If this sounds like you, then you probably agree – there’s very little joy when food is involved. You eat when you are hungry and that is all. I am here to tell you, that eating can be a social activity and it can be fun! Negative associations with food, can develop from our parents’ attitude towards food or from a negative experience in childhood. Once they settle in, it’s very difficult to enjoy and appreciate an abundant and varied diet.

Celebrity chef Curtis Stone once urged parents of fussy eaters to let their children go hungry, but should fussy adult eaters also abide by this rule? Decide for yourself.

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3. You can list what you had for breakfast, lunch and dinner.

Adult fussy eaters don’t enjoy variety in their diets, which means they can usually tell you what they had for breakfast last Tuesday –it’s the same as what they had for breakfast this Tuesday too.

Impact on your health:

Repetitive eating becomes a problem when a limited diet starts to dwindle even further, so much so that you begin to miss out entire food groups and the vital nutrients and minerals your body needs to function. The clients I see in my clinic with restricted diets tend to be low in iron, zinc and vitamin B12. They often suffer from lethargy, poor concentration and sometimes sensory processing disorders.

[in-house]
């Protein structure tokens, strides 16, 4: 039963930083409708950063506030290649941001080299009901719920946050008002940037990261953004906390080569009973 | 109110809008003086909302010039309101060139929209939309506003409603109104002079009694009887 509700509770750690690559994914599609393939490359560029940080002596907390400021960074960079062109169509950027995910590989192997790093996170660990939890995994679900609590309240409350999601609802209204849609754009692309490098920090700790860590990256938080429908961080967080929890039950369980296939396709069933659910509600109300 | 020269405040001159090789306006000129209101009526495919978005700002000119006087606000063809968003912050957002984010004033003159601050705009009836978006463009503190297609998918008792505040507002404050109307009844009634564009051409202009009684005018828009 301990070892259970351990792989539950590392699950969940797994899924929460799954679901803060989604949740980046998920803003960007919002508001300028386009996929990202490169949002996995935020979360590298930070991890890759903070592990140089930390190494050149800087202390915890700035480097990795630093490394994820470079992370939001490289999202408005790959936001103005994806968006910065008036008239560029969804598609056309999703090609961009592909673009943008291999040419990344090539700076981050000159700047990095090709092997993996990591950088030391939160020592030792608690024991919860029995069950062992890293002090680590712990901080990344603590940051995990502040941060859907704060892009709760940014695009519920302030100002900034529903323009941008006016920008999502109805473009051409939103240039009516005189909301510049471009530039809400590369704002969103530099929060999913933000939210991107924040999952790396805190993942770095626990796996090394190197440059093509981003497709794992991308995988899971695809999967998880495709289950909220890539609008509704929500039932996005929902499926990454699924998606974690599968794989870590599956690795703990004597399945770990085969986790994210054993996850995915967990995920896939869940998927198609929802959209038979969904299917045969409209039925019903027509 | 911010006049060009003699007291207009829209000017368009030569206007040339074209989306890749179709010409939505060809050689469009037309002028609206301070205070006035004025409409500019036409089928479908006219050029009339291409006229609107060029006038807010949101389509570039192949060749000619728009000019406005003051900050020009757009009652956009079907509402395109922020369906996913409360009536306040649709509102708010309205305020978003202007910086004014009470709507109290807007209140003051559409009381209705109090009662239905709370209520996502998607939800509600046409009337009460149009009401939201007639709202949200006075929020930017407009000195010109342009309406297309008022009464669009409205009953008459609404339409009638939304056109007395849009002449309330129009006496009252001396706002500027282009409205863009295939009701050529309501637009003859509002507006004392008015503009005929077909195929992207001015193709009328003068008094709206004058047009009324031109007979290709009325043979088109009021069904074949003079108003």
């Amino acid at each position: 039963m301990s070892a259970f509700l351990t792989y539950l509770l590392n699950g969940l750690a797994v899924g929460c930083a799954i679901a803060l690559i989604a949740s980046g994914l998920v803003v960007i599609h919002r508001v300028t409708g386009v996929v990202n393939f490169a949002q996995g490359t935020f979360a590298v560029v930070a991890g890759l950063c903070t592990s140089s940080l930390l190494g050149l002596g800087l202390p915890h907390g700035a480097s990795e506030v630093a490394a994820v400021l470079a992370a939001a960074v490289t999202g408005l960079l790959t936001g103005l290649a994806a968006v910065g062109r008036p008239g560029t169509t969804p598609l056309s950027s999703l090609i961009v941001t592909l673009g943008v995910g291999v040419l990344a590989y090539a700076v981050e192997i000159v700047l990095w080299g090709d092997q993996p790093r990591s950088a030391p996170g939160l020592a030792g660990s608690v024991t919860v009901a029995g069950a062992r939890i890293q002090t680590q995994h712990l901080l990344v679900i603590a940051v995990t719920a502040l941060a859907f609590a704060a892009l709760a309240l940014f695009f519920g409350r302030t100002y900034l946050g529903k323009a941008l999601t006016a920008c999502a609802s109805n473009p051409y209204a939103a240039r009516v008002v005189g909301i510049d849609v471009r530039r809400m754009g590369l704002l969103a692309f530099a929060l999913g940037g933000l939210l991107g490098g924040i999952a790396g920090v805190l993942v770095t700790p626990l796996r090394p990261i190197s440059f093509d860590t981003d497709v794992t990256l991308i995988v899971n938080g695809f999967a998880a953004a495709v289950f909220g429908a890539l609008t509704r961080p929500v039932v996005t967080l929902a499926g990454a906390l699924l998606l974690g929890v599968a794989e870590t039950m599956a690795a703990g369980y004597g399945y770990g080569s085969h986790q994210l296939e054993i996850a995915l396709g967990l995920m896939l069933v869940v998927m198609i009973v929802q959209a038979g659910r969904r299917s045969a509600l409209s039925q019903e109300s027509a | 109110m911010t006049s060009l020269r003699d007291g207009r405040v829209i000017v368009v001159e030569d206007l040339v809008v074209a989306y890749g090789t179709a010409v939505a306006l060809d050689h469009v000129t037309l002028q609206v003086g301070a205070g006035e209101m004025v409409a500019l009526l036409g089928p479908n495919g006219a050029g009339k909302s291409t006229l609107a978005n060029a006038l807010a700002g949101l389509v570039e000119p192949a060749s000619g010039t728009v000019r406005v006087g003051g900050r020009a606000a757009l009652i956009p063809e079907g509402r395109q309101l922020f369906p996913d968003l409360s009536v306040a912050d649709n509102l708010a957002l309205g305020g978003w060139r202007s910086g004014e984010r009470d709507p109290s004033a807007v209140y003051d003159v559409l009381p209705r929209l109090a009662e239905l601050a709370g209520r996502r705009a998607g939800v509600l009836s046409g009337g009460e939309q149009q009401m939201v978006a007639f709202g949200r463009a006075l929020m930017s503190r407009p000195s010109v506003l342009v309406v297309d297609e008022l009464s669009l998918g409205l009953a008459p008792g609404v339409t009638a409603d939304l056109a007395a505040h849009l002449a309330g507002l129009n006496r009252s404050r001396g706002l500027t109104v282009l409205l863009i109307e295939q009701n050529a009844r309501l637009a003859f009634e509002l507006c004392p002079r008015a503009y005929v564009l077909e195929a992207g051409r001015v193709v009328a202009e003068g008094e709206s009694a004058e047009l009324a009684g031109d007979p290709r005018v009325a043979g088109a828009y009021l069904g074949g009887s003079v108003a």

4. You suffer from social anxiety.

Food is a huge part of most social activities. For those who are very selective about what they eat, events like weddings, barbecues and work dinners can be understandably stressful and even humiliating. Adult fussy eaters tend to avoid these situations whenever possible.

Impact on your health:

When there are existing negative food associations and you add stress and anxiety over social situations involving food, you’re opening yourself up to social isolation, the breakdown of relationships and the risk of comfort eating to combat depression, low self-esteem and other negative feelings. This is when you really need to break the cycle of fussy eating. But don’t worry. Take comfort in the fact that fussy eating is quite common, you are not alone and there is help out there.

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5. You don’t like to cook and don’t take much interest in food whatsoever.